Sanriku Coast 三陸海岸 is a coastal region facing the Pacific Ocean in the northeastern Tohoku region of Japan. A gem for visitors looking to go for a less travelled path, the area offers abundant natural beauty, unique local culture, and of course, mouthwatering local cuisine waiting to be explored.
After introducing three of Sanriku’s most popular attractions – Ryusendo Cave, Jodogahama Beach, and Kitayamazaki Cliff in the first part, in this second part let’s take a look at some other attractions worth checking out while you are in the region for these three famous sights.
Starting the journey
Image: yisris on flickr / CC BY 2.0
First is Morioka 盛岡, the capital city of Iwate also the gateway to Ryusendo. It is easily the first stop for visitors travelling to the region from Tokyo, and makes a good base to explore some of the attractions as well as other smaller towns and cities in Sanriku area. The city is about two and a half hours away from Tokyo via the Tohoku Shinkansen, with one way trip costs about ¥15,000 (covered by the Japan Rail Pass and JR East Tohoku Area Pass).
With buses departing from the terminal in front of Morioka Station, including the Denden Mushi Loop Bus でんでんむし号 which encircles the city centre area (¥100 for a single trip, ¥300 for a day pass), getting around the sightseeing spots around Morioka is convenient, not to mention some of the attractions are within walking distance of the station too.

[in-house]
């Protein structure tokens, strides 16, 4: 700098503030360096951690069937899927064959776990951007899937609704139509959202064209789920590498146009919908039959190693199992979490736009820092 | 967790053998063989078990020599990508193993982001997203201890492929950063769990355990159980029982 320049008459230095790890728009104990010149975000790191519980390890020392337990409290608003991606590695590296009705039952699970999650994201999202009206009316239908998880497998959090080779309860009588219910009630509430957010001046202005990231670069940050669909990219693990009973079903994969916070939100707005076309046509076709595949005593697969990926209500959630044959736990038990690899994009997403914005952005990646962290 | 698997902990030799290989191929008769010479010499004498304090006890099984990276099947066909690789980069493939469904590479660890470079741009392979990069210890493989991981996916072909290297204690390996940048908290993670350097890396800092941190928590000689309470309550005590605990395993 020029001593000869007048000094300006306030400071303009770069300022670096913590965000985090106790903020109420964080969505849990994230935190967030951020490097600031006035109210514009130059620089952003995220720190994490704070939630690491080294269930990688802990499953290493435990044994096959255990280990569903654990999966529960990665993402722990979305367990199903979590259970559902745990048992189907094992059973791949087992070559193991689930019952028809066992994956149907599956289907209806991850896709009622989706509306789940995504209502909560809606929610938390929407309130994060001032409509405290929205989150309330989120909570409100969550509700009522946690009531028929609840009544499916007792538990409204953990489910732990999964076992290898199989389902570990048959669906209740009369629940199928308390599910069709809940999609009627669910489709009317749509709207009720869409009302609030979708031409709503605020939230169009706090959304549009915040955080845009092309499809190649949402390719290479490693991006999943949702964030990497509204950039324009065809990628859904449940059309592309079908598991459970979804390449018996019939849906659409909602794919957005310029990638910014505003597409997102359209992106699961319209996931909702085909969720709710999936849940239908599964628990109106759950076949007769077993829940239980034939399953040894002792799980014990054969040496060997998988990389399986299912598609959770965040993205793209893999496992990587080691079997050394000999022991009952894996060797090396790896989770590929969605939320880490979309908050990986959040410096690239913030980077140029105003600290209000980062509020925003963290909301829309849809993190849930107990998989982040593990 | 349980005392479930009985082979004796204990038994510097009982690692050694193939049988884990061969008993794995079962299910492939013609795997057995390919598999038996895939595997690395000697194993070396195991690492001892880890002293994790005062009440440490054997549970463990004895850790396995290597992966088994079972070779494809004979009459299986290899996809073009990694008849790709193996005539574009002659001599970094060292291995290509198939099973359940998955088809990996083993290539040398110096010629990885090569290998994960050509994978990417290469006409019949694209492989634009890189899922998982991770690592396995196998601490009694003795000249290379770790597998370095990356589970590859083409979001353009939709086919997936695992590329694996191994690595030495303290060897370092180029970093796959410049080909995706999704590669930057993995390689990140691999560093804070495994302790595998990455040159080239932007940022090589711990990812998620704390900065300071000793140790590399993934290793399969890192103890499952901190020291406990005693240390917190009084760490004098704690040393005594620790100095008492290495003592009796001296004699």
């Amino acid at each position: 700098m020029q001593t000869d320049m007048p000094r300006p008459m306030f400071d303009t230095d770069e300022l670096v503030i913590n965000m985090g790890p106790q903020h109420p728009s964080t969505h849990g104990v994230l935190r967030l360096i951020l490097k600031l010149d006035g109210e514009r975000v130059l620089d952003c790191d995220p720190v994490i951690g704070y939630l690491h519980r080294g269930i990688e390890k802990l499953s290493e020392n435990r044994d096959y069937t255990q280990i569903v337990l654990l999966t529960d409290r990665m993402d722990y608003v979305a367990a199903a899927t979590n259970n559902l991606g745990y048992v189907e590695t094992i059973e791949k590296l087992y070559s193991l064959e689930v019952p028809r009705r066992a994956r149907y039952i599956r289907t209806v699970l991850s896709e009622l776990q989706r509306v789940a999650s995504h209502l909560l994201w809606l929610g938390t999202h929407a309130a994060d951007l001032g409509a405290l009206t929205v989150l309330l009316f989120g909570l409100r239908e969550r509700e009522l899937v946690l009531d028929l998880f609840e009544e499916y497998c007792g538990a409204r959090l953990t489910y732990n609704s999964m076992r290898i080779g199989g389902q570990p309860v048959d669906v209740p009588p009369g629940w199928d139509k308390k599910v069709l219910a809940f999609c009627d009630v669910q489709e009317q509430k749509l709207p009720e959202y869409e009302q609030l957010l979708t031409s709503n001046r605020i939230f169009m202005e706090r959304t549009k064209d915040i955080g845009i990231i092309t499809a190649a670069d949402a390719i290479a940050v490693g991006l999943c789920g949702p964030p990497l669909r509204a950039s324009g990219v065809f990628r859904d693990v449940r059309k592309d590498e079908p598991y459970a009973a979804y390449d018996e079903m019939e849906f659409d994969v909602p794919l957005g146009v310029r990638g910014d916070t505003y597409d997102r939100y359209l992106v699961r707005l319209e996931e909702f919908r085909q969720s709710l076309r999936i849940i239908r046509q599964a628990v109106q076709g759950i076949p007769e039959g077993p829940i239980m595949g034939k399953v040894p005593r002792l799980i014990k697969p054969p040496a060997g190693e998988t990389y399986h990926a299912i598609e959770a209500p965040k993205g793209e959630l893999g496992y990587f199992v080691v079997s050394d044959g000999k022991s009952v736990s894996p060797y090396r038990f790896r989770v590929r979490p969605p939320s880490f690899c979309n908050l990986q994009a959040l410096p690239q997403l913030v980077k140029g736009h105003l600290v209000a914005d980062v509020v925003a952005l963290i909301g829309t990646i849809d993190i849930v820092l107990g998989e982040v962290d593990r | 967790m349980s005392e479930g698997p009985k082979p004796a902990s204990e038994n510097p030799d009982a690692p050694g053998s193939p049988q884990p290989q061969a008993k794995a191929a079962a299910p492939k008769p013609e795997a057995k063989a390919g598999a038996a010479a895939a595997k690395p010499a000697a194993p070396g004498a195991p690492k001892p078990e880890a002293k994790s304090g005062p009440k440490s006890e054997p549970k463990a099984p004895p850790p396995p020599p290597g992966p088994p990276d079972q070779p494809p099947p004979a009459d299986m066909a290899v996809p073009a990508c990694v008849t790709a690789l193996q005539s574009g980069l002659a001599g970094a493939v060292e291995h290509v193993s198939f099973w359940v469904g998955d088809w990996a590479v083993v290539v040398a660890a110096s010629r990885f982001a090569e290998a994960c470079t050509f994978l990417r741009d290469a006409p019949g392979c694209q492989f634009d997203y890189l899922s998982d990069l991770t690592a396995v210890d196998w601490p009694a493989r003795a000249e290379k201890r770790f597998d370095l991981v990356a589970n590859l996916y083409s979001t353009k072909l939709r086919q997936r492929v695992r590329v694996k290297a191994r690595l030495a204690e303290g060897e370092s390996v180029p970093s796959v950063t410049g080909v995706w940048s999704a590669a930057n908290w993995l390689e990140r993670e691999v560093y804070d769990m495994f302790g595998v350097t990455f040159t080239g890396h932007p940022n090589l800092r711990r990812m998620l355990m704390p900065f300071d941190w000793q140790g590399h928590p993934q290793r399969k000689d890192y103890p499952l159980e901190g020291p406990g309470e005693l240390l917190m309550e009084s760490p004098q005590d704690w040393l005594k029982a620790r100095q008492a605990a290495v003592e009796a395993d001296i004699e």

Image: yisris on flickr / CC BY 2.0
The most famous landmark of Morioka is Mt. Iwate, the highest peak in Iwate which can be seen from almost everywhere across the city. Among the best places to enjoy the views of this graceful looking mountain is Morioka Castle Site Park 盛岡城跡公園, also known as Iwate Park 岩手公園. Located in the city centre, the park was formerly the site of Morioka Castle but now a public green space where the locals hang out, relax, and enjoy the four seasons with various seasonal flowers and colourful foliage.
Another place to enjoy the beauty of each season is Takamatsu Park 高松公園. With the large Takamatsu Pond in the centre, the park is known for the 1,000 cherry blossom trees that bloom to a sea of pink in spring, and the migratory swans from Russia taking a respite at the park in winter. Enjoy the park’s peaceful atmosphere with a stroll, a picnic, a jog, or even boat rowing in summer!